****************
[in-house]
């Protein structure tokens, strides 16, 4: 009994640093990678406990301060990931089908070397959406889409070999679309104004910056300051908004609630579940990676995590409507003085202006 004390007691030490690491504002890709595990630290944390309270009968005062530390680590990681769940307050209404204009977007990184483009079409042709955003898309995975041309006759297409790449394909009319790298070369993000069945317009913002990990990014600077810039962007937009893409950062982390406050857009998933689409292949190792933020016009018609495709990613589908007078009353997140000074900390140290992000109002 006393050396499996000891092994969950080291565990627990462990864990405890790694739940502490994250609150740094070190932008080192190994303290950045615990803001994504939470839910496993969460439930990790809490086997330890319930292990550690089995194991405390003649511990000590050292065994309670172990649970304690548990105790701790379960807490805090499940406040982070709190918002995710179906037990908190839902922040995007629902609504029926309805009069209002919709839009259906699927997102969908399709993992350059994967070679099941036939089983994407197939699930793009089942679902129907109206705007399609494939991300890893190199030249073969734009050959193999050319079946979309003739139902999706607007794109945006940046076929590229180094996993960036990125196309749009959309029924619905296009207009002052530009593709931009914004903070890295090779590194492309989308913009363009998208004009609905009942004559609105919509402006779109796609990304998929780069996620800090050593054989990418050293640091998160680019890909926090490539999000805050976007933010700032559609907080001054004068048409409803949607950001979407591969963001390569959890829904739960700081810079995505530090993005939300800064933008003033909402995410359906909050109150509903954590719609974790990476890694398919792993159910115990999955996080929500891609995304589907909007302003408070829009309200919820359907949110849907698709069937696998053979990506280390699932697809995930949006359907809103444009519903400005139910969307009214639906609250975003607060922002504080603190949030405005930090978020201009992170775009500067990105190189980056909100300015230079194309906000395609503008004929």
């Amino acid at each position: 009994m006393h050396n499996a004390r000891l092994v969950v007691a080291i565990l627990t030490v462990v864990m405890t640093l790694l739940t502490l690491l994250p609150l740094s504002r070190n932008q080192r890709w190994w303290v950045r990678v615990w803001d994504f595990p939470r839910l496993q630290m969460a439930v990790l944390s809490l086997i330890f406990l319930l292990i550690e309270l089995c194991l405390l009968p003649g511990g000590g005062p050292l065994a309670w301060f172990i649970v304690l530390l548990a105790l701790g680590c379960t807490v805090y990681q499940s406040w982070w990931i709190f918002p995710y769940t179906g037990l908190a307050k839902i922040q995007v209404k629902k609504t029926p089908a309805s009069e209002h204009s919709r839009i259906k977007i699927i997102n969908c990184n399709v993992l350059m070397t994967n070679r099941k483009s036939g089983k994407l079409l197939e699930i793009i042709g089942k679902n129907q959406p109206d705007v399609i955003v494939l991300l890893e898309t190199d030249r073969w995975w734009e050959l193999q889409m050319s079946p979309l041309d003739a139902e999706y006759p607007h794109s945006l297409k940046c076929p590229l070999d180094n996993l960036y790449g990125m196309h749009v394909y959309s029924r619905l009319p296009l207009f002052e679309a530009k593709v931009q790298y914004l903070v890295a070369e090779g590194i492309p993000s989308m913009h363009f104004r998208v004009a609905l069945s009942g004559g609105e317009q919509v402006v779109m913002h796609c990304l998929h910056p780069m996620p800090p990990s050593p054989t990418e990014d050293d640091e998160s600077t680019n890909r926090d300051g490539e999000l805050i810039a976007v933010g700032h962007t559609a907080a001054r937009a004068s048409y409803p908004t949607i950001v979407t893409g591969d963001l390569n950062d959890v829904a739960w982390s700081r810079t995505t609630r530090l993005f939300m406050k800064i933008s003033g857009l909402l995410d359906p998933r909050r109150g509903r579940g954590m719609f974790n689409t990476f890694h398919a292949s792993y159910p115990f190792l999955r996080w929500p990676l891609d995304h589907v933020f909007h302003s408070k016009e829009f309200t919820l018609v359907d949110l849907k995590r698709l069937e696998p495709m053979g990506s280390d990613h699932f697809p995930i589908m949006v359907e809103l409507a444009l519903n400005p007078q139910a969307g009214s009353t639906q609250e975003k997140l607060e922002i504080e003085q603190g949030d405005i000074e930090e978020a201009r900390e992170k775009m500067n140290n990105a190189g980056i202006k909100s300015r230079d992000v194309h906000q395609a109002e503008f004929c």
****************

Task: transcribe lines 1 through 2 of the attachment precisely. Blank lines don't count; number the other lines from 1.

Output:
[in-house]
């Protein structure tokens, strides 16, 4: 009994640093990678406990301060990931089908070397959406889409070999679309104004910056300051908004609630579940990676995590409507003085202006 004390007691030490690491504002890709595990630290944390309270009968005062530390680590990681769940307050209404204009977007990184483009079409042709955003898309995975041309006759297409790449394909009319790298070369993000069945317009913002990990990014600077810039962007937009893409950062982390406050857009998933689409292949190792933020016009018609495709990613589908007078009353997140000074900390140290992000109002 006393050396499996000891092994969950080291565990627990462990864990405890790694739940502490994250609150740094070190932008080192190994303290950045615990803001994504939470839910496993969460439930990790809490086997330890319930292990550690089995194991405390003649511990000590050292065994309670172990649970304690548990105790701790379960807490805090499940406040982070709190918002995710179906037990908190839902922040995007629902609504029926309805009069209002919709839009259906699927997102969908399709993992350059994967070679099941036939089983994407197939699930793009089942679902129907109206705007399609494939991300890893190199030249073969734009050959193999050319079946979309003739139902999706607007794109945006940046076929590229180094996993960036990125196309749009959309029924619905296009207009002052530009593709931009914004903070890295090779590194492309989308913009363009998208004009609905009942004559609105919509402006779109796609990304998929780069996620800090050593054989990418050293640091998160680019890909926090490539999000805050976007933010700032559609907080001054004068048409409803949607950001979407591969963001390569959890829904739960700081810079995505530090993005939300800064933008003033909402995410359906909050109150509903954590719609974790990476890694398919792993159910115990999955996080929500891609995304589907909007302003408070829009309200919820359907949110849907698709069937696998053979990506280390699932697809995930949006359907809103444009519903400005139910969307009214639906609250975003607060922002504080603190949030405005930090978020201009992170775009500067990105190189980056909100300015230079194309906000395609503008004929």